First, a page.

Nomad tent (where smoke is coming from), yaks, and a cluster tall prayer banners on summit of hill (I forget what you call them)

Back in town, I bought a prayer wheel to send to Kenton, and salivated over brocade fabrics and clothing. We went to a small restaurant where I bought lunch for us. As we ate, a large group of local men came in and filled up the restaurant. They had longish black hair and the wild-west swagger that seems to be popular here. I also admired their motorcycles, with the fringed Tibetan rugs that cushioned the seats.

Dorje Tsering

Back home, we played with Puba’s adorable young cousin Dorje Tsering. Puba’s parents, and his mother’s sister and her husband, came in for a break from their hard work, and I watched them eat tsampa and sweetened yogurt.

Puba, Dorje, and I went for a walk beside the river; opposite, and on a hill, were a couple of black-fabric nomad tents with attendant yaks. We watched as two young boys swam naked in the river. Dorje Tsering was called home, and went running; Puba’s lower back was hurting from riding the moto, so I continued alone.

We walked along the river across from Puba’s house

I followed the river to a small chorten amid a cluster of cairns – piles of stones carefully set in concentric circles in rough pyramid shapes. I sat before the chorten, with its inset colored image of Sakyamuni, and sat cross-legged on a small mound and meditated. The trail I was on would have led eventually to the gompa we’d visited the previous day. I walked back.

Chorten with cairn (cone-shaped pile of stones on the left)

It was almost the end of my Tibetan stay, and as I wrote in my journal I listened to Puba cooking dinner in the kitchen. He then appeared with a tall glass of fresh yak milk for me; his mother had just finished the milking. She encouraged me to drink as many glasses as I could hold. Later, we ate delicious home-grown cauliflower with pork fat and rice.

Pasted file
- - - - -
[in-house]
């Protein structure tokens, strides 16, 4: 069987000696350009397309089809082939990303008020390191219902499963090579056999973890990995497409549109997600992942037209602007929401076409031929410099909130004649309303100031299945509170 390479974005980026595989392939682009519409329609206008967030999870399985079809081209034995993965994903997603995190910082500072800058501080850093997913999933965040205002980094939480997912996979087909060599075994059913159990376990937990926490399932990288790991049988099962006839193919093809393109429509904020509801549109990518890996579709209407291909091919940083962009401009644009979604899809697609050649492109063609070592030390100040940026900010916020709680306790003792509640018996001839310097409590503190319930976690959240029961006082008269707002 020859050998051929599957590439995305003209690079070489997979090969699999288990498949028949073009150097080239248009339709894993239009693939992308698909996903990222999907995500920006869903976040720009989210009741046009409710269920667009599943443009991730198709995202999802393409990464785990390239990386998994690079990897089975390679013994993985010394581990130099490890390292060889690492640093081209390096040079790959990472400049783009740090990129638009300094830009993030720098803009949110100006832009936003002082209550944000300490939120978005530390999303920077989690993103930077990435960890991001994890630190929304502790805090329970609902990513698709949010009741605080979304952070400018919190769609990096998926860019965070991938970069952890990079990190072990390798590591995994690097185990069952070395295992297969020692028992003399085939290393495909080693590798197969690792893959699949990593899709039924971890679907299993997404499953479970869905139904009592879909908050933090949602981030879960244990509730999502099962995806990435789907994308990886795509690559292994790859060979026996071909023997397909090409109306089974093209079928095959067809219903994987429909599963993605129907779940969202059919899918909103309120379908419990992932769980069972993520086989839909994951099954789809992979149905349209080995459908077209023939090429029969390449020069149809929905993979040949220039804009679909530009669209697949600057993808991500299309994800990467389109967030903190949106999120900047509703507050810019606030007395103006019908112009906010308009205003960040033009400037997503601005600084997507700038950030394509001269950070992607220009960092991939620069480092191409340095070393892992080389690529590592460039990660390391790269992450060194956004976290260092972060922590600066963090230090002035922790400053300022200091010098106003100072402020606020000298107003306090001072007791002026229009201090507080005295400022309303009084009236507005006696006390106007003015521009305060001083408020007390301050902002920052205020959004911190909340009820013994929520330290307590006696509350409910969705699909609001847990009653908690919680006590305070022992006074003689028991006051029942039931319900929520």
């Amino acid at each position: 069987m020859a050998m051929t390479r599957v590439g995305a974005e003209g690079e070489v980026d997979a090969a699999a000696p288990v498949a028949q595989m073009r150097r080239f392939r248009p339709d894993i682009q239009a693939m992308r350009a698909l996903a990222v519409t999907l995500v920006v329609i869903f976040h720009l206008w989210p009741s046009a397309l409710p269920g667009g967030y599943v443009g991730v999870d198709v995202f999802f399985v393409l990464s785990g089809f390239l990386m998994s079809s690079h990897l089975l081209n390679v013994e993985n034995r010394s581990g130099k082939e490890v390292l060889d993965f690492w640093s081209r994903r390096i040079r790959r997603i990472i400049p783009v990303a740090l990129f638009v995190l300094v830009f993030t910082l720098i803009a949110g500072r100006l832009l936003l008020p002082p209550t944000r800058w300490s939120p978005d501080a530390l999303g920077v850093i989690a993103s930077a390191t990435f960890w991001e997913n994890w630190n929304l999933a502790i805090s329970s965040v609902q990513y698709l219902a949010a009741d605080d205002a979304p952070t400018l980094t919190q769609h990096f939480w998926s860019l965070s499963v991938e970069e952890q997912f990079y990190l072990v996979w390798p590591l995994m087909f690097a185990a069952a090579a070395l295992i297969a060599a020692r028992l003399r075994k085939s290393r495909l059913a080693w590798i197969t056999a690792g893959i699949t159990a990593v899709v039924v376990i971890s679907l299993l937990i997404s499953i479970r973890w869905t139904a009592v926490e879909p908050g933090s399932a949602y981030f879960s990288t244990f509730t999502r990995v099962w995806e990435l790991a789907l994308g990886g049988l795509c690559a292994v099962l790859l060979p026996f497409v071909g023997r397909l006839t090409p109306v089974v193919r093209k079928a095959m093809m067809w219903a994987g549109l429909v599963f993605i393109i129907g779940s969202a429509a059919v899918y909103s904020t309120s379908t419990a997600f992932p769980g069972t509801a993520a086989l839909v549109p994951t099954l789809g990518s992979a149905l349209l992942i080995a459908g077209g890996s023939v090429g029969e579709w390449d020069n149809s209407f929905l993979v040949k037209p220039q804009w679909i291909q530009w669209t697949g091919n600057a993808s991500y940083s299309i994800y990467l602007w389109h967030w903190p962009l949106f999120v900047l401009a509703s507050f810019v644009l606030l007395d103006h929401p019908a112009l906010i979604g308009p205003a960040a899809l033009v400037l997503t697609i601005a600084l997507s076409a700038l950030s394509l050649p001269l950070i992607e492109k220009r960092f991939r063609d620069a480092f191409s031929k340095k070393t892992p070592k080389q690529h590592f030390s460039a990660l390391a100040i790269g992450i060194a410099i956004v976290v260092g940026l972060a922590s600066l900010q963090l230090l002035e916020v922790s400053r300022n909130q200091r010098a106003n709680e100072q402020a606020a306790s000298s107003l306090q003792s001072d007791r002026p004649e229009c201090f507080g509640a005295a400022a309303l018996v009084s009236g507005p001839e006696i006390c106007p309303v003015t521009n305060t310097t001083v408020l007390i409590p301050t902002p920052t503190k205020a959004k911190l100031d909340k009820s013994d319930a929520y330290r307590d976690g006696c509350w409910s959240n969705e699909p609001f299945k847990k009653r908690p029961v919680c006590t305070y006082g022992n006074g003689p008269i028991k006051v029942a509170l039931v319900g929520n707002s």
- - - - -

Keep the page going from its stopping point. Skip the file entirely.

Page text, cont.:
I also learned that Puba (like the Grand Imperial Pooh-bah of Fred’s lodge on The Flintstones) was his Chinese name; he went by it even though he spoke both Tibetan and Chinese. His Tibetan name was pronounced something like Per-ruh-wahr. After racking my brain to remember the spellings of Tibetan names I’d seen in books, I wrote out his anglicized first and middle names as Prewar Dorje, with which he seemed to agree.
The following morning it was time to go, and Puba’s mother woke us up at 6:30. Puba had made phone calls the previous evening to arrange a car for me back to Kangding. He would stay on with his parents. I didn’t find out exactly what his plans were. He didn’t like working at the restaurant, so maybe he was staying home until he figured out what to do next. He’s only 20, with a mixture of boyishness and wisdom beyond his years.
Before I left, Puba placed a white silk kata around my neck, a symbol of hospitality and blessing, and gave me a lovely tea bowl with Tibetan designs on it, as well as a bag of bread. The only thing I had to give him in return was my black Adidas baseball cap from L.A. (made in China). He was thrilled with it.

I bid a sad farewell to his parents, shaking hands, and his father wished me a final tashi delek. I got on the moto behind Puba, and he took me into town to meet the driver who would take a group of us to Kangding. Puba and I hugged goodbye, and I was off on the dusty, windy, butt-numbing and tailbone-crushing return trip.

Goodbye, yaks

*****

Postscript

I got back to Chengdu in the midst of mild, cool, clear weather, which completely changed the way I felt about the city. My trip back was lo-o-o-ong, 12 hours, not counting four hours in Kangding between transports. I was covered in dust from the open car windows of the ride from Bamei to Kangding, which I spent bundled in my new coat with the hood up. In Kangding I went to “my” coffee bar to hang out, and enjoyed possibly the best Chinese meal there since I came to China: spicy stir-fried chicken with peanuts. The earliest bus I could get to Chengdu was 5 pm, and it was full. You haven’t lived until you’ve spent 7 hours with a bus full of Chinese people all hacking up phlegm and spitting into buckets between the seats put there for that purpose. I had no appetite during the dinner stop. We arrived in Chengdu at 11:30 pm, and for the very first time I gave a cab driver verbal directions instead of shoving a hand-written note in his face. I was quite proud.

The End – Into Tibet (for now)

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